BY PETER BRUNWASSER
Peru, known primarily as a soccer country, has seen a spike in basketball interest in recent years.
Peru has been importing talent to its country and now fans get to see a player like West Nyack native Brandon Burnett, who can dunk, consistently score and lead the league in rebounds.
Burnett, a former RCC standout, was signed to the basketball team called InterCECA in the LBN – Liga Basketball National, where they play internationally, for a chance to enter the Pan American basketball tournaments. During his 2013 season he was able to help his team reach second place in the international tournament and was recognized as the leading rebounder for the international tournament.
An International Business major, the 28-year-old Burnett is living up to his vision of traveling the world, albeit for the business of playing basketball, perhaps not what he was expecting when he studied in college. Before hooking up with the Peruvian squat, Burnett played a season of semi-pro basketball with the Manhattan Pride in New York City as power forward/center, averaging four blocks, nine rebounds and 10 points a game. “My goal on that team was mostly to rebound,” he said.
During the summer of 2013, Burnett received a call from his former RCC basketball teammate and good friend Nate Young. Burnett tells us, “Nate Young got a contract to play in Peru and needed someone that could do exactly what I did. They needed a role player who was not selfish with the ball. When you’re a real professional, when you’re needed to step up and do certain things, you need to step up and be a team player.”
We reached out to Nate Young through Facebook, since he is now in Bolivia playing for a new team. Nate confirms, “He [Burnett] did a lot of intangible things, he was a team player. I didn’t have to worry about him hurting the team.”
Burnett was given a mid-season contract July – Dec. 2013 for the Sporting Moral basketball team located in Arequipa, Peru in the Liga Masculina. Here he joined forces with Young to play together on Sporting Moral.
Burnett assures us that it is not easy playing international ball. The height helps, but there is a lot more contact that is allowed overseas, which makes up for the skillset levels. “I wouldn’t say it’s easier. Because of my size I am always guarded by an American from the opposite team.”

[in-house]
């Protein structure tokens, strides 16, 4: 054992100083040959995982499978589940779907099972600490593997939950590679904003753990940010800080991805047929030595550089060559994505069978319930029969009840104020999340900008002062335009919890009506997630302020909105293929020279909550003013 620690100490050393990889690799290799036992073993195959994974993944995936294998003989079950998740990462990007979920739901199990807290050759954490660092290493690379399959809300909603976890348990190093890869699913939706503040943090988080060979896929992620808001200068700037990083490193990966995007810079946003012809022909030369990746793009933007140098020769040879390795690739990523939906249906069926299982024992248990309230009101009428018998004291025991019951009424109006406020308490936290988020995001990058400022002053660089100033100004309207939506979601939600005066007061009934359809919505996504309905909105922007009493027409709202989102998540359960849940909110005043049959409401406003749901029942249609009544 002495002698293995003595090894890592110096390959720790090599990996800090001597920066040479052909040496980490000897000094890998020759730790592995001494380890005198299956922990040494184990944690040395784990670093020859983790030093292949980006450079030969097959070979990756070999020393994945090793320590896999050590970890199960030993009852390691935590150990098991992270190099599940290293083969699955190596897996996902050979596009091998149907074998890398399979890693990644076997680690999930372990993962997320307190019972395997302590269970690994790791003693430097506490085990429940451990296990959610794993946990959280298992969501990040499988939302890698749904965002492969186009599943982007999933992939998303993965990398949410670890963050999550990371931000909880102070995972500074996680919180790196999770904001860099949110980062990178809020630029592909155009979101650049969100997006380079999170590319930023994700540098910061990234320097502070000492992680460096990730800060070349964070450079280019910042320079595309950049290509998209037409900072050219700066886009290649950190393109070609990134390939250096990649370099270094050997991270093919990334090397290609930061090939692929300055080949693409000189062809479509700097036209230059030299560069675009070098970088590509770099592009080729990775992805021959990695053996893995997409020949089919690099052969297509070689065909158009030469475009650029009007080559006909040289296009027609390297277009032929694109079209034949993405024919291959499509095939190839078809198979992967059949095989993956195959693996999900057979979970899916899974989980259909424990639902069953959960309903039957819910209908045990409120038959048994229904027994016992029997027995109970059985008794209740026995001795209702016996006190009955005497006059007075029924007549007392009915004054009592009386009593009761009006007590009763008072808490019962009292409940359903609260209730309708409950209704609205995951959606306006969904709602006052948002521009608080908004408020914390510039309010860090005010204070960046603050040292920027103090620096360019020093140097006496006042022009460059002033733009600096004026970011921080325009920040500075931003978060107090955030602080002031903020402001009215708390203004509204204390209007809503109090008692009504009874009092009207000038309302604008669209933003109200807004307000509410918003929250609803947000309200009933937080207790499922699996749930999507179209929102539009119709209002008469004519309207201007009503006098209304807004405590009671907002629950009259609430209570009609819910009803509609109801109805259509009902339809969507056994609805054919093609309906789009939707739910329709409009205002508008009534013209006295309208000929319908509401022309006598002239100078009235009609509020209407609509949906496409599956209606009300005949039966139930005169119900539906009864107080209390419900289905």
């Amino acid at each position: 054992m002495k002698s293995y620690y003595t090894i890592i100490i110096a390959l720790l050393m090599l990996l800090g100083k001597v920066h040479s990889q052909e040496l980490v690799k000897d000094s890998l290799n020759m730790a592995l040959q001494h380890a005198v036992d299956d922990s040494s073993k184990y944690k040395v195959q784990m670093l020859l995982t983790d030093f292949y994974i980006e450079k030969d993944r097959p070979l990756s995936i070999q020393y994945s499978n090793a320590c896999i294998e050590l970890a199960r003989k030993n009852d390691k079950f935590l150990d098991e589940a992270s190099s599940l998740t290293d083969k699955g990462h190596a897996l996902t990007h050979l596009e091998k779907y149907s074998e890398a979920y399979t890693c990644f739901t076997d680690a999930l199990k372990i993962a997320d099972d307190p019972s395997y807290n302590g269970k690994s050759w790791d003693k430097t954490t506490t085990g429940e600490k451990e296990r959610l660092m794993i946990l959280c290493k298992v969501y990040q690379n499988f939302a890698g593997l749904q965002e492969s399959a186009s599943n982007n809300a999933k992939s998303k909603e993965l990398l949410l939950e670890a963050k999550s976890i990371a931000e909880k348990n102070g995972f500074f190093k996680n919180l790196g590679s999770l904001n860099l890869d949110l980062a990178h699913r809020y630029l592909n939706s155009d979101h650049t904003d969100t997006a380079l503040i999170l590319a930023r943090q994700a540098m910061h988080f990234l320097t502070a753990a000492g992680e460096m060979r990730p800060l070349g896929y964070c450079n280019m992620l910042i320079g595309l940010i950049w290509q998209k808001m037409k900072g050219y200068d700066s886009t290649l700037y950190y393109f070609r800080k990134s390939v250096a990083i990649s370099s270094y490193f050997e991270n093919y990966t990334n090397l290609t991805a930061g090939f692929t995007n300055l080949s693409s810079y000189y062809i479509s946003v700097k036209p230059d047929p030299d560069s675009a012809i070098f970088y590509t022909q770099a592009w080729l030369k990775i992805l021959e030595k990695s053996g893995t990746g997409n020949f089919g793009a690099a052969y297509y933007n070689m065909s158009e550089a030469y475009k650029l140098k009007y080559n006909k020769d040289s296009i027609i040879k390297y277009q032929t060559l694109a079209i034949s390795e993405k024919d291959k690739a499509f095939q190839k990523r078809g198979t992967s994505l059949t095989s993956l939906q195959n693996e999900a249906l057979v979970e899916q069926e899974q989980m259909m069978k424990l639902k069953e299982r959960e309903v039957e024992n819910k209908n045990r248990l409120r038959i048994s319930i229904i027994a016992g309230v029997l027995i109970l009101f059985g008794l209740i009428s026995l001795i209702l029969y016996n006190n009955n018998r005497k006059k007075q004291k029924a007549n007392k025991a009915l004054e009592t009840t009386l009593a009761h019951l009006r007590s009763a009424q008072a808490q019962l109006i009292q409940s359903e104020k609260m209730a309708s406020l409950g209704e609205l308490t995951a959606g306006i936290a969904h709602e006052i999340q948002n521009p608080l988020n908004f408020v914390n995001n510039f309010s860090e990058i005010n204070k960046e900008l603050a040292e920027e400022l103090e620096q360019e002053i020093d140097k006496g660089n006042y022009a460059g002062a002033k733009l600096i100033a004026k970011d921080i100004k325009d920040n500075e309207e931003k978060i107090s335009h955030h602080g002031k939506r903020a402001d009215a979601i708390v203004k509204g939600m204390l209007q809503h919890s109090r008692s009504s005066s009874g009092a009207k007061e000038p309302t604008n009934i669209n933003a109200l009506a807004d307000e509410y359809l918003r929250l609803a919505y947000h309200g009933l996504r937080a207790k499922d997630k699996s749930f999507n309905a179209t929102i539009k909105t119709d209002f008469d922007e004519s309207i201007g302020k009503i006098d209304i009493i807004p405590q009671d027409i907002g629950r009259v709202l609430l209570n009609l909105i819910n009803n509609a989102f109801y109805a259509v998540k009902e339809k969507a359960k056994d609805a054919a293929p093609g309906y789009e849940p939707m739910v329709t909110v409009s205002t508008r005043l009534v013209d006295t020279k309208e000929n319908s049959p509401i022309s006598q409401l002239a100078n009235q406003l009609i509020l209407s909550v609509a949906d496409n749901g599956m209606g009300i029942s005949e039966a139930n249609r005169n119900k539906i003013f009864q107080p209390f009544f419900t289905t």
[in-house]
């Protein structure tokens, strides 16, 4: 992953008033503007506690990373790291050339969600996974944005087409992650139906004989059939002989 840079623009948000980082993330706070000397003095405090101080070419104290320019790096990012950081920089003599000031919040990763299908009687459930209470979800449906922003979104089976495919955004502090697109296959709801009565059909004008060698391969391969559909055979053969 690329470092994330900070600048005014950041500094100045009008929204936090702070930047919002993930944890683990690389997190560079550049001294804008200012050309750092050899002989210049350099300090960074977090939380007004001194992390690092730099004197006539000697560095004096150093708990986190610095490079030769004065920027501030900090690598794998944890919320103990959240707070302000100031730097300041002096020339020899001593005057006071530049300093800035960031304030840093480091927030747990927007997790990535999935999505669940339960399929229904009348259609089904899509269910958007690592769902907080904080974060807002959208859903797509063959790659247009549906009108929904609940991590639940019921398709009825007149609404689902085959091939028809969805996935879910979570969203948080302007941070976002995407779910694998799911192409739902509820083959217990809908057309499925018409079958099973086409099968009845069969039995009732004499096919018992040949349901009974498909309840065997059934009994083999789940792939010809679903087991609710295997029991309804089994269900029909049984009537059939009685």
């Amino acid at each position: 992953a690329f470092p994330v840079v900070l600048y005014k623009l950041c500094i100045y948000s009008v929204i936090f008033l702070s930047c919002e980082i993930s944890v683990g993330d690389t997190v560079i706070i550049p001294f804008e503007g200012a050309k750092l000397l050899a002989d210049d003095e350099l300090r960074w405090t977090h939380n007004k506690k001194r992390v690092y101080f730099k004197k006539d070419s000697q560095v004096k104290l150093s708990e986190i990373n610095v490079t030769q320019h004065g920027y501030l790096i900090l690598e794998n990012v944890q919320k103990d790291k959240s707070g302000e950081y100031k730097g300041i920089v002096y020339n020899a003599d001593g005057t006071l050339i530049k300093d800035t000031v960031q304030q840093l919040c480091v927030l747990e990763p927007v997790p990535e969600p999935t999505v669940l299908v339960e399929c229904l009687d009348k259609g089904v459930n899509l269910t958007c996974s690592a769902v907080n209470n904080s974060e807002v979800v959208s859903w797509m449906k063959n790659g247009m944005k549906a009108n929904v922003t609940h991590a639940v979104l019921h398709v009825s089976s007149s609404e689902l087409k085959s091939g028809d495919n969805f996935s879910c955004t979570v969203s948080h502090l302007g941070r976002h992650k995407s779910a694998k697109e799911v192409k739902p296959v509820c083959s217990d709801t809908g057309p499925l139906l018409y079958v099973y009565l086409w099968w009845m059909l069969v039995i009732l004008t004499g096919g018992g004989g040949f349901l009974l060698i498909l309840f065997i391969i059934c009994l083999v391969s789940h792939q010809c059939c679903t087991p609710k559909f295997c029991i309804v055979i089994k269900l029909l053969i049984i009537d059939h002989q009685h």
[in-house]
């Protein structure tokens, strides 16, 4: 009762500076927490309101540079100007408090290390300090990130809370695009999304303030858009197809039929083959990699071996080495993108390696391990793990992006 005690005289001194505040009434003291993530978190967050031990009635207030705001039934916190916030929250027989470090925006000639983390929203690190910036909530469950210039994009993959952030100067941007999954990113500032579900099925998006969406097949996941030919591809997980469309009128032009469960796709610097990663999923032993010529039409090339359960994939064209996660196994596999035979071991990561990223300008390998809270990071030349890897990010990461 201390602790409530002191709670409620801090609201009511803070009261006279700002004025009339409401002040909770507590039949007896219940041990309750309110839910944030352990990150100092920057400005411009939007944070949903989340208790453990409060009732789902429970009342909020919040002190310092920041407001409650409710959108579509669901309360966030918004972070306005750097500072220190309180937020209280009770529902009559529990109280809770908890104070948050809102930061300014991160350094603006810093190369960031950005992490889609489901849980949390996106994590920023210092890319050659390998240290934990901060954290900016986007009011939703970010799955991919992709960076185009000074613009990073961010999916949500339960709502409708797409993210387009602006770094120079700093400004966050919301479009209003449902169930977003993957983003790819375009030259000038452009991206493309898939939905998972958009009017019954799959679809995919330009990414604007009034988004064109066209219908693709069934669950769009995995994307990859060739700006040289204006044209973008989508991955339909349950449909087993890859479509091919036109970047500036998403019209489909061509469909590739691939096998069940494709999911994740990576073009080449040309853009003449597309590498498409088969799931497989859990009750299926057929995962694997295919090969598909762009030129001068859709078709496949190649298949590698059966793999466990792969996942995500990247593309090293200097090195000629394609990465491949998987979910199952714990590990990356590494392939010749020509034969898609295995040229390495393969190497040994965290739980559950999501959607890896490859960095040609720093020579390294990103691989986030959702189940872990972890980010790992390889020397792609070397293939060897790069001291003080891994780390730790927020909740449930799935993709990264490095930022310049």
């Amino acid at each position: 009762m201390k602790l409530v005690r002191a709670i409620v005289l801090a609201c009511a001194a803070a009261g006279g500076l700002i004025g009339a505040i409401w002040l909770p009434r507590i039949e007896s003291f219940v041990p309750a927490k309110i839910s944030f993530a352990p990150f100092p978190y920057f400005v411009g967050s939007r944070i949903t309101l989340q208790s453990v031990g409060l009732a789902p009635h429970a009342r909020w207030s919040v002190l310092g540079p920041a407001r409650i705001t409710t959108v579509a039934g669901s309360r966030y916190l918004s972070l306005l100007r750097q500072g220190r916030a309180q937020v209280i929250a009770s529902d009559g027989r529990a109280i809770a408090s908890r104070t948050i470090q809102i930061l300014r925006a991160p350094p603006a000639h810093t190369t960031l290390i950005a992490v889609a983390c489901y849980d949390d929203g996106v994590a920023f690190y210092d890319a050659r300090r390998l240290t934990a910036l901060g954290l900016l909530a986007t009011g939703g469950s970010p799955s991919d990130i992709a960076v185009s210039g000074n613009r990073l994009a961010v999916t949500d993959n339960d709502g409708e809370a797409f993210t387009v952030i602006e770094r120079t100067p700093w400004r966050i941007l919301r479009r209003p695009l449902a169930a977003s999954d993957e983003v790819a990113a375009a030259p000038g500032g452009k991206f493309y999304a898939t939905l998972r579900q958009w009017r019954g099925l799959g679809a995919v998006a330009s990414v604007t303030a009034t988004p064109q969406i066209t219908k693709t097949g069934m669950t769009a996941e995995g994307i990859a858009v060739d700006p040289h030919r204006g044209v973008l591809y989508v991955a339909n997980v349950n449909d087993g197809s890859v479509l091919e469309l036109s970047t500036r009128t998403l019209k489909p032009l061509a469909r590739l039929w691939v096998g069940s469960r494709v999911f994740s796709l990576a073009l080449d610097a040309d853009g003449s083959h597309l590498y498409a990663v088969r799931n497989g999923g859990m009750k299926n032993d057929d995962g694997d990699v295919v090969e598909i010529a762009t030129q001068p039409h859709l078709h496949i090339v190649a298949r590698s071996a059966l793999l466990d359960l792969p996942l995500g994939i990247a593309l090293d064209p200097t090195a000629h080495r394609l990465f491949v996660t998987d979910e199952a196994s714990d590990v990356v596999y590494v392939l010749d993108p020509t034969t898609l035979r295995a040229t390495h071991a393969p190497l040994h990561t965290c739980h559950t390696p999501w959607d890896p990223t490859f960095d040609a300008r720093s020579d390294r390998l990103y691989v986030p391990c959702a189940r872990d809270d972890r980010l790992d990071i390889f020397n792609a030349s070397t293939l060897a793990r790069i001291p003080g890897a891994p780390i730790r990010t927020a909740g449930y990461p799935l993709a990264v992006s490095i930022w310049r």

Average height for Peruvian players is 5’7 with a few big guys who top out at 6’4″. When they look at the 6’9″ Burnett, what Peruvians see is a giant.
Burnett’s reiterates his US coach’s proverb: “’They can teach you the skills, but they can’t teach size’ and being 6’9 that helps me a lot.”
After two months of play, Burnett was recognized by a team who competes in the international games called “Club InterCECA” located in the city Cajamarca, Peru. Because it was a national team, he was able to waive his current contract with the Sporting Moral team and sign over to Club InterCECA. Burnett received several offers to join other teams but why make the decision to join this one in particular? “I went to InterCECA Basket Team because I was the first American to play for InterCECA,” he said.
Team owner Oscar Manuel Mendoza speaks highly of Burnett. He said, “Brandon performed according to our expectations. He reinforced our team in nationals and helped to gain our Local League Championship.”
Club InterCECA’s American players made an impact at their turf and are excited to recruit more American players like Burnett. “Having an American professional player in our league attracted more fans to games and improved the quality of playoffs and finals,” said Manuel Mendoza.
Burnett is back home now until June. He then plans to re-sign with Club InterCECA. During this off-season he is training and sharpening up his skill with strength and conditioning coaches Mathew Tauber and Jeff Fields from SUNY Purchase.
Burnett said that Young may join him back in Peru, creating an American tag team. Young said, “Well, that’s not official yet, but it would be fun playing with Brandon again. We know each other’s game very well, so I would expect a successful run. There are many American duos and trios in the national tournament so it’s going to be a challenge.”